It is nearly impossible to live in today’s world without having come across mention of the legendary Noam Chomsky. His work as a linguist, historian, political activist and philosopher, which spans nearly a century, has had an immeasurable impact on contemporary world views. Not only have his over a hundred books become the basis for a vast milieu of modern thought, but he himself has become a widely-admired public figure whose thoughtful take on current events is as crucial as ever in our increasingly hostile, chaotic sociopolitical climate.
While the renowned left-wing thinker, and Truthdig’s award-winning Editor in Chief Robert Scheer are both well known in progressive circles for their lifelong work challenging systems of oppression and false narratives about American exceptionalism, until now, the two had never met in person. In a remarkable two-part interview, Chomsky and Scheer meet to discuss topics ranging from the type of dystopian future we face, to the unfortunate, brutal success of the U.S. empire.
Basing his first question on Chomsky’s immense body of work, Scheer focuses on the two well-known dystopian texts written by Aldous Huxley and George Orwell, “Brave New World” and “1984,” positing that there is “an amalgam of these two totalitarian, dystopian models emerging.”
“I think we can start with the assumption,” says Scheer, “we have to be concerned about a dystopian future. Which model do you see emerging?”
The linguist offers a detailed response based on the novel “We” by Yevgeny Zamyatin and Shoshana Zuboff's "The Age of Surveillance Capitalism," which in his view best predict and outline the techno-surveillance system that has already begun to take hold in in the U.S. and beyond, where companies such as Google, Amazon and others are finding novel ways to exert control over mankind.
“The kind of model towards which society is moving is already illustrated to a substantial extent in China,” says Chomsky, “where they have very heavy surveillance systems and you get a--they have what they call a social credit system.
“You get a certain number of points, and if you, say, jaywalk, violate a traffic rule, you lose points,” he elaborates. “If you help an old lady across the street, you gain points. Pretty soon all this gets internalized, and your life is dedicated to making sure you follow the rules that are established. This is going to expand enormously as we move to what's called the internet of things. Meaning every device around you--your refrigerator, your toothbrush, and so on--is picking up information about what you're doing, predicting what you're going to do next, trying to control what you're going to do next, advise what you do next.”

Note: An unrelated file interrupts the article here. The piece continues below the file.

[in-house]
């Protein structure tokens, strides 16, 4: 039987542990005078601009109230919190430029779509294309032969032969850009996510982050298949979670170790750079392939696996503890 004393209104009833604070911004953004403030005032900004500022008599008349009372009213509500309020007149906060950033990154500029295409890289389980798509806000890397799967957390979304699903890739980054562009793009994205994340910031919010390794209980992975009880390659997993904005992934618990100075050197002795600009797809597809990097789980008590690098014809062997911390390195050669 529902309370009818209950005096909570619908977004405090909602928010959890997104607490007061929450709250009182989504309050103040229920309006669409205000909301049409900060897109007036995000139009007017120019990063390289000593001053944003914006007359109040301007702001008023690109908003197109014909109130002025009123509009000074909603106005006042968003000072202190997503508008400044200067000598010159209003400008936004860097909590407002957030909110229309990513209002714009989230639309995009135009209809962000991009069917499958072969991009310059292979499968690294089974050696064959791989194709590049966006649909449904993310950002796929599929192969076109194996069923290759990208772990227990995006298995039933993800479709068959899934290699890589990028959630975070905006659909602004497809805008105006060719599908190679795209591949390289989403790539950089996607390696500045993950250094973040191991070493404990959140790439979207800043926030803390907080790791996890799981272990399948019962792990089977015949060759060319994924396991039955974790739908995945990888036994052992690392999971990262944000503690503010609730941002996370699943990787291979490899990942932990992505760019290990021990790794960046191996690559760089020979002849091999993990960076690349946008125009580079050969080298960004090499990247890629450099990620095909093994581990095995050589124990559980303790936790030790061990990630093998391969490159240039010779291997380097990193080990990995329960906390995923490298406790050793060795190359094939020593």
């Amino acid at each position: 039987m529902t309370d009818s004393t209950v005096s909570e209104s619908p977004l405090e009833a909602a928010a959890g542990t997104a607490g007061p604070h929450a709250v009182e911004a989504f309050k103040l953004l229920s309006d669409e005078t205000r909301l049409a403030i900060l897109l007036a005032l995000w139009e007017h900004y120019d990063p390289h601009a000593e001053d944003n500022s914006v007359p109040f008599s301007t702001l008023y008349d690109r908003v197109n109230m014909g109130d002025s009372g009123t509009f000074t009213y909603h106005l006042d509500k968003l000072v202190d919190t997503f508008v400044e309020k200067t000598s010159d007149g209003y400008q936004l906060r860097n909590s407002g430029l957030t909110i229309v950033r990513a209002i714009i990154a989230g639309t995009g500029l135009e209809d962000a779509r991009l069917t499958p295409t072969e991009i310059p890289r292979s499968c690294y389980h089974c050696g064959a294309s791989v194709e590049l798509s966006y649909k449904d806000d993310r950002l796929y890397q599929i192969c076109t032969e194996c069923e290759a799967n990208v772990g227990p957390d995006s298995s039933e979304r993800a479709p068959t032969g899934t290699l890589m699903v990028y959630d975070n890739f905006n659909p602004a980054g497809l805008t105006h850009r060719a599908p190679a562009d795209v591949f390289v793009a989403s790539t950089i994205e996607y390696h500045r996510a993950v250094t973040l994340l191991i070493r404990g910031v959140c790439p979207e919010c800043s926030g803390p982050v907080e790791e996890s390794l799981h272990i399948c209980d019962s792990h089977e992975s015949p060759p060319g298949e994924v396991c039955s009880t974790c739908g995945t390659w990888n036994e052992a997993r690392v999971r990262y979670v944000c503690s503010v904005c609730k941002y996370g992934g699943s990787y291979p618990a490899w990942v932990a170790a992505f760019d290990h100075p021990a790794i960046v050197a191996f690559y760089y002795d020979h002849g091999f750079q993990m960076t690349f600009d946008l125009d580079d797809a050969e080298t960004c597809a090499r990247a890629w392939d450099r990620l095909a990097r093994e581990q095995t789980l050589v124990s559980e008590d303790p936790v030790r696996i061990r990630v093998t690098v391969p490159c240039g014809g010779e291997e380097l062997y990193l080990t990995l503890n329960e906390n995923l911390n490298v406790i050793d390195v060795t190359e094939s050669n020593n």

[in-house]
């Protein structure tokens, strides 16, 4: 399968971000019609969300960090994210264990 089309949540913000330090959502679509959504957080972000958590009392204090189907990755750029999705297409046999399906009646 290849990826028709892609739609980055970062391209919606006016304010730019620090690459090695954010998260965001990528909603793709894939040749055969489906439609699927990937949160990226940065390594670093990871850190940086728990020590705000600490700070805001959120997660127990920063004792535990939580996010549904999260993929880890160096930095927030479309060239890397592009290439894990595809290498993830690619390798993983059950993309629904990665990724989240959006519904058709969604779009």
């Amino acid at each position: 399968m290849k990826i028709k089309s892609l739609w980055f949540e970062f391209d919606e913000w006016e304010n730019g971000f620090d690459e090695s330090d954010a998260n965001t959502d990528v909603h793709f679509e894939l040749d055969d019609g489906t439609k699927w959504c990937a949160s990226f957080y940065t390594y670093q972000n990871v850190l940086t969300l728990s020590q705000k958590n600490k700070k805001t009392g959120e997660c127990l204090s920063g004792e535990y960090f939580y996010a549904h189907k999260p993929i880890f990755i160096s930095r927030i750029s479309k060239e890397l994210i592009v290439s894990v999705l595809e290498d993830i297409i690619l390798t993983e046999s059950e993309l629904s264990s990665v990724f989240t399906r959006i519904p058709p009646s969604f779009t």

Perhaps most alarmingly, Chomsky asserts that “Huxley was kind of right” in positing that “people may not see [this form of surveillance] as intrusive; they just see it as that's the way life is, the way the sun rises in the morning.”
The conversation later moves into a discussion of American empire and what Chomsky views as its little-understood but undeniable success. While Scheer approaches the question from a military standpoint, in which the U.S. has led a series of bellicose failures that have ushered in an era of immense global instability, Chomsky takes an economic approach.
“The imperial model, which succeeded,” says the MIT professor, “[has] prevented other countries from moving towards independent development, and therefore led to a situation in which U.S. multinationals dominate the world. It's led to a situation in which [the U.S. empire is] primarily designed for the benefit of U.S. capital, which has succeeded beyond belief.”
Listen to the first part of the remarkable discussion between Scheer and Chomsky, and tune in next week for the second installment, which will touch upon the Israeli-Palestinian conflict and its global impact.